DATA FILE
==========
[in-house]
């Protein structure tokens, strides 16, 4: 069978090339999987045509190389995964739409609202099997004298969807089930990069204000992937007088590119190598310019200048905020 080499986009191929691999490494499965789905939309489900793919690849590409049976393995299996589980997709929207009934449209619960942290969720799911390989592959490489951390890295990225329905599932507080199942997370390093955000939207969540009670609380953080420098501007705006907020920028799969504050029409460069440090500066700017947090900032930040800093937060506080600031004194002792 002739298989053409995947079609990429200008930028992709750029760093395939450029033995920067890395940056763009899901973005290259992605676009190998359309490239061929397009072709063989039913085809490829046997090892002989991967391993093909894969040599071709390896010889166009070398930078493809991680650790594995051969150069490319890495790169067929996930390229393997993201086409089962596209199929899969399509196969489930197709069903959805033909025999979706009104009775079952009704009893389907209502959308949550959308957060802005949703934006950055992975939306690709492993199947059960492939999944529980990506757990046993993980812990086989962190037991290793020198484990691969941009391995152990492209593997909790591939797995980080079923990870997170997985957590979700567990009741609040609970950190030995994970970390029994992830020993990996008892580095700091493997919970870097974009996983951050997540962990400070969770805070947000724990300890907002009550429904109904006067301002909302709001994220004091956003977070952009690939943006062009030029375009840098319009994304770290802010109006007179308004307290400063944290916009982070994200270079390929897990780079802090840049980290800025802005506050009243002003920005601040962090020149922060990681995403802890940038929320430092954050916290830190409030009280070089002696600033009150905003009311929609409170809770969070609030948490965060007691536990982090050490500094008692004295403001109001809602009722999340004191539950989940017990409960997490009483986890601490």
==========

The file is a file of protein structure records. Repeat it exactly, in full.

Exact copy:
[in-house]
């Protein structure tokens, strides 16, 4: 069978090339999987045509190389995964739409609202099997004298969807089930990069204000992937007088590119190598310019200048905020 080499986009191929691999490494499965789905939309489900793919690849590409049976393995299996589980997709929207009934449209619960942290969720799911390989592959490489951390890295990225329905599932507080199942997370390093955000939207969540009670609380953080420098501007705006907020920028799969504050029409460069440090500066700017947090900032930040800093937060506080600031004194002792 002739298989053409995947079609990429200008930028992709750029760093395939450029033995920067890395940056763009899901973005290259992605676009190998359309490239061929397009072709063989039913085809490829046997090892002989991967391993093909894969040599071709390896010889166009070398930078493809991680650790594995051969150069490319890495790169067929996930390229393997993201086409089962596209199929899969399509196969489930197709069903959805033909025999979706009104009775079952009704009893389907209502959308949550959308957060802005949703934006950055992975939306690709492993199947059960492939999944529980990506757990046993993980812990086989962190037991290793020198484990691969941009391995152990492209593997909790591939797995980080079923990870997170997985957590979700567990009741609040609970950190030995994970970390029994992830020993990996008892580095700091493997919970870097974009996983951050997540962990400070969770805070947000724990300890907002009550429904109904006067301002909302709001994220004091956003977070952009690939943006062009030029375009840098319009994304770290802010109006007179308004307290400063944290916009982070994200270079390929897990780079802090840049980290800025802005506050009243002003920005601040962090020149922060990681995403802890940038929320430092954050916290830190409030009280070089002696600033009150905003009311929609409170809770969070609030948490965060007691536990982090050490500094008692004295403001109001809602009722999340004191539950989940017990409960997490009483986890601490």